Career fair opens doors for student attendees

Florida A&M University students, faculty members and representatives of local and international businesses congregated Wednesday at the Tallahassee Civic Center.

They participated in FAMU’s Career Expo, an event that started in 1989 and became so successful that it is now held twice a year: in the fall and spring semesters.

The Career Expo was designed for students to have one-on-one contact with companies and discover opportunities available to them in the job market.

Down in the lower levels of the Civic Center, FAMU students and business recruiters were “dressed to impress” to network and create a growing relationship with one another. For many students, this was not their first time participating in the Career Expo.

“It’s a good opportunity,” said Isabelle Elie, 20, a junior graphic design student from Port-au-Price. Elie attended the expo in the fall, but said she felt more comfortable this time. Asked if the event has benefited her at all she said, “Yes, because it opens doors for you.” Elie also said that the expo reduces the struggle of job searching because the businesses come to you.

Another student also had a positive opinion on the event.

The Career Expo is a “must do,” said Cameron Allen, 26, a recent Florida A&M University graduate in chemical engineering from Paducah, Kentucky. “It gives you job opportunities.”

Along with those opportunities, the expo can help students see the culture of the company and if they are interested in that type of work.

Allen said he recommended the Career Expo to other students because it’s always good to practice networking. He says the key is to be “comfortable and confident.”

The Career Expo is designed to make students aware of job openings, requirements, benefits, and interview procedures.

Stephanie Holmes and Selena Murphree, recruiters for EverBank, wanted to inform FAMU students on the application process and how to coordinate an interview.

They were also letting prospective graduates know how to score a position in their expanding business.

EverBank is looking for “people with degrees for entry-level positions,” Murphree said.

They are using the expo to network to students who will be looking for a job soon but don’t have much experience.

EverBank participates in four college Career Expos and takes four students per semester as interns.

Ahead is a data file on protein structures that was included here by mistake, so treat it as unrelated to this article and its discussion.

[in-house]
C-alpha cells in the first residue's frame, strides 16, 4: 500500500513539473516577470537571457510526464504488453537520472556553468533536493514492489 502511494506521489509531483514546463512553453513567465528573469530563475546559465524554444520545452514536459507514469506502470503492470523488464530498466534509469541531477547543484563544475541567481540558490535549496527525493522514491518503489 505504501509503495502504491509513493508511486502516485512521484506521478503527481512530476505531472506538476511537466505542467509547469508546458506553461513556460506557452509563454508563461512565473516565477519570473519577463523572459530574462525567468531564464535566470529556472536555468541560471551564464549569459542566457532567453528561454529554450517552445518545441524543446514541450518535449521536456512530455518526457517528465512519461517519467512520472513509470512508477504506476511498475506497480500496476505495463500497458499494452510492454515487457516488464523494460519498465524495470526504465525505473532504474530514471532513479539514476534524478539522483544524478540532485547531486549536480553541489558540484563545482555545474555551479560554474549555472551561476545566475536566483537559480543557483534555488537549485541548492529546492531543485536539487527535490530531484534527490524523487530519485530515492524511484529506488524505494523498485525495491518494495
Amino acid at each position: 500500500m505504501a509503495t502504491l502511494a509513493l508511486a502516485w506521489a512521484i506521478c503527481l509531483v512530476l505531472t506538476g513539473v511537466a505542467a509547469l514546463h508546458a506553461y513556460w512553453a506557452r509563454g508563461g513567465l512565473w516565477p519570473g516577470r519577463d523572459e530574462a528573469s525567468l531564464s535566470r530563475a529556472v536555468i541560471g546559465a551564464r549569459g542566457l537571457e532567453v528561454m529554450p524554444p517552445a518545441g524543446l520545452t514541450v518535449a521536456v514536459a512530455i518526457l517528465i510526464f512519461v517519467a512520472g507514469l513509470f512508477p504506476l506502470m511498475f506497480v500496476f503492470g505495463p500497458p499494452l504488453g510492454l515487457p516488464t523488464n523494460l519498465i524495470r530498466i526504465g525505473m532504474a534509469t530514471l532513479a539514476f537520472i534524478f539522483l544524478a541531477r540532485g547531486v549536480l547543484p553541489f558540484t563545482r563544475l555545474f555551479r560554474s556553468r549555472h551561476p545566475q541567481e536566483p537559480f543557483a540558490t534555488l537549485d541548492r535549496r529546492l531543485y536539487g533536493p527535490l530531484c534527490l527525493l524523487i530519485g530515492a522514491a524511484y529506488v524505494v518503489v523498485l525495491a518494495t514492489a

Campus Recruiter Larin Limones, representing Target, was very enthusiastic to meet students face-to-face and answer any questions they may have.

She was also there to give out information on how to apply for an internship and she helped students figure out what field they were interested in.

Limones said that Target is currently working with two FAMU students for an internship, and that Target offers 200 internships every summer at corporate level and 1,400 in stores.

Delores Dean, director of the Career Center at FAMU, said she was happy with the turnout of the Career Expo.

Dean said, “It was very well attended by students and corporations.”

A variety of students with different classifications and majors were present and the faculty and staff at FAMU was supportive of the event. Dean was also pleased with the diversity of the businesses that participated.

But others weren’t as pleased.

“I’m disappointed,” said Johnathan Johnson, 24, a senior business administration student from Jacksonville, who disliked the approach of some recruiters. “Most businesses just refer you online.” He added that the fall expo was better, but still appreciated the “personal contact” he had with the businesses.

With 120 companies participating in the spring and 150-200 in the fall, FAMU’s Career Expo is a great opportunity for college students to network with a variety of companies.

“It’s the corporation’s informal view of the students,” Dean said, adding that it allows students to gain general information about the businesses they are interested in.

“The Career Expo is the one event students can see 120 companies at one time.”

Contact Holly McCabe at